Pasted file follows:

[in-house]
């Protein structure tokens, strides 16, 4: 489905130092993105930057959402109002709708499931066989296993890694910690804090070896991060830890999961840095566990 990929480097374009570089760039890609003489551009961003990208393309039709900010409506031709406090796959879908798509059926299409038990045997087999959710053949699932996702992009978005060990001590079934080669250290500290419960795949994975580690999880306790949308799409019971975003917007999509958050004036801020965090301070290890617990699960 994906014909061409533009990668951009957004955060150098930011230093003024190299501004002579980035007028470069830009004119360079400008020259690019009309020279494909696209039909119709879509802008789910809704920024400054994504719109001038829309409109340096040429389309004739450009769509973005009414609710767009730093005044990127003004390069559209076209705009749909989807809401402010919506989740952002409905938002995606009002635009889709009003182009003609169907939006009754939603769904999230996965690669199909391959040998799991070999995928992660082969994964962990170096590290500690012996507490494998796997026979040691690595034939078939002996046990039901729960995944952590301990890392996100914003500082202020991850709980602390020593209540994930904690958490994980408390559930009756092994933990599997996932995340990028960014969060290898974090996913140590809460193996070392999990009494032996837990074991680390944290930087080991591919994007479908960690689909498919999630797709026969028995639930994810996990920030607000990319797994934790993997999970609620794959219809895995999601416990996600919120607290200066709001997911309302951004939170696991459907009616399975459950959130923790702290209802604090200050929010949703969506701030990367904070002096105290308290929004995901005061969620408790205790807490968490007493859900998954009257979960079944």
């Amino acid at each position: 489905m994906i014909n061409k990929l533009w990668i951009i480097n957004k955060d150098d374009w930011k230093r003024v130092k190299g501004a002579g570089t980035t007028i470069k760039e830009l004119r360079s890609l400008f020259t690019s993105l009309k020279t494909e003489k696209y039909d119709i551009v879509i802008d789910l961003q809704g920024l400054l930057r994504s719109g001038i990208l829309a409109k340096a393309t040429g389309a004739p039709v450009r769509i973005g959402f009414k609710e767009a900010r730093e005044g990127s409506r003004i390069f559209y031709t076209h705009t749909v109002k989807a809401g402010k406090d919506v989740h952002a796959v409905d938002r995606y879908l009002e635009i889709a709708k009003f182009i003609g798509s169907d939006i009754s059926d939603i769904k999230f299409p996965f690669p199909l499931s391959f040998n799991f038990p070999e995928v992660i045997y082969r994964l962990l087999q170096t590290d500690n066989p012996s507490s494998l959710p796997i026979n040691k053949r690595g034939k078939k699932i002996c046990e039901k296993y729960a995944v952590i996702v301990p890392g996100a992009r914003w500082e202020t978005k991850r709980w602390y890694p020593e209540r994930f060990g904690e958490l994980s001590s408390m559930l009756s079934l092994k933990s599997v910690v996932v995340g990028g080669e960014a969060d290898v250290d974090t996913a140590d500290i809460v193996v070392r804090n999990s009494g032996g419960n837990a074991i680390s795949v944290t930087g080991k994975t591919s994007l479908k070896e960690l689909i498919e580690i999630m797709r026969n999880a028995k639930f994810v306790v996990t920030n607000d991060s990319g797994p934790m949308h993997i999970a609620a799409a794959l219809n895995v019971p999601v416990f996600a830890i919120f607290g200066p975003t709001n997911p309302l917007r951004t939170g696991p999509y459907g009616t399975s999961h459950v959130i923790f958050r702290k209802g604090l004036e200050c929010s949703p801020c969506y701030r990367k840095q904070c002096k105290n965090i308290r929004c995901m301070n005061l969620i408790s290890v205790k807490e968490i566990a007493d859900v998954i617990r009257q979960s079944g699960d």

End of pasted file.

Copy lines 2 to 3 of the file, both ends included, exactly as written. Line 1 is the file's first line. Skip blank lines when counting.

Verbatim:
């Protein structure tokens, strides 16, 4: 489905130092993105930057959402109002709708499931066989296993890694910690804090070896991060830890999961840095566990 990929480097374009570089760039890609003489551009961003990208393309039709900010409506031709406090796959879908798509059926299409038990045997087999959710053949699932996702992009978005060990001590079934080669250290500290419960795949994975580690999880306790949308799409019971975003917007999509958050004036801020965090301070290890617990699960 994906014909061409533009990668951009957004955060150098930011230093003024190299501004002579980035007028470069830009004119360079400008020259690019009309020279494909696209039909119709879509802008789910809704920024400054994504719109001038829309409109340096040429389309004739450009769509973005009414609710767009730093005044990127003004390069559209076209705009749909989807809401402010919506989740952002409905938002995606009002635009889709009003182009003609169907939006009754939603769904999230996965690669199909391959040998799991070999995928992660082969994964962990170096590290500690012996507490494998796997026979040691690595034939078939002996046990039901729960995944952590301990890392996100914003500082202020991850709980602390020593209540994930904690958490994980408390559930009756092994933990599997996932995340990028960014969060290898974090996913140590809460193996070392999990009494032996837990074991680390944290930087080991591919994007479908960690689909498919999630797709026969028995639930994810996990920030607000990319797994934790993997999970609620794959219809895995999601416990996600919120607290200066709001997911309302951004939170696991459907009616399975459950959130923790702290209802604090200050929010949703969506701030990367904070002096105290308290929004995901005061969620408790205790807490968490007493859900998954009257979960079944």
């Amino acid at each position: 489905m994906i014909n061409k990929l533009w990668i951009i480097n957004k955060d150098d374009w930011k230093r003024v130092k190299g501004a002579g570089t980035t007028i470069k760039e830009l004119r360079s890609l400008f020259t690019s993105l009309k020279t494909e003489k696209y039909d119709i551009v879509i802008d789910l961003q809704g920024l400054l930057r994504s719109g001038i990208l829309a409109k340096a393309t040429g389309a004739p039709v450009r769509i973005g959402f009414k609710e767009a900010r730093e005044g990127s409506r003004i390069f559209y031709t076209h705009t749909v109002k989807a809401g402010k406090d919506v989740h952002a796959v409905d938002r995606y879908l009002e635009i889709a709708k009003f182009i003609g798509s169907d939006i009754s059926d939603i769904k999230f299409p996965f690669p199909l499931s391959f040998n799991f038990p070999e995928v992660i045997y082969r994964l962990l087999q170096t590290d500690n066989p012996s507490s494998l959710p796997i026979n040691k053949r690595g034939k078939k699932i002996c046990e039901k296993y729960a995944v952590i996702v301990p890392g996100a992009r914003w500082e202020t978005k991850r709980w602390y890694p020593e209540r994930f060990g904690e958490l994980s001590s408390m559930l009756s079934l092994k933990s599997v910690v996932v995340g990028g080669e960014a969060d290898v250290d974090t996913a140590d500290i809460v193996v070392r804090n999990s009494g032996g419960n837990a074991i680390s795949v944290t930087g080991k994975t591919s994007l479908k070896e960690l689909i498919e580690i999630m797709r026969n999880a028995k639930f994810v306790v996990t920030n607000d991060s990319g797994p934790m949308h993997i999970a609620a799409a794959l219809n895995v019971p999601v416990f996600a830890i919120f607290g200066p975003t709001n997911p309302l917007r951004t939170g696991p999509y459907g009616t399975s999961h459950v959130i923790f958050r702290k209802g604090l004036e200050c929010s949703p801020c969506y701030r990367k840095q904070c002096k105290n965090i308290r929004c995901m301070n005061l969620i408790s290890v205790k807490e968490i566990a007493d859900v998954i617990r009257q979960s079944g699960d």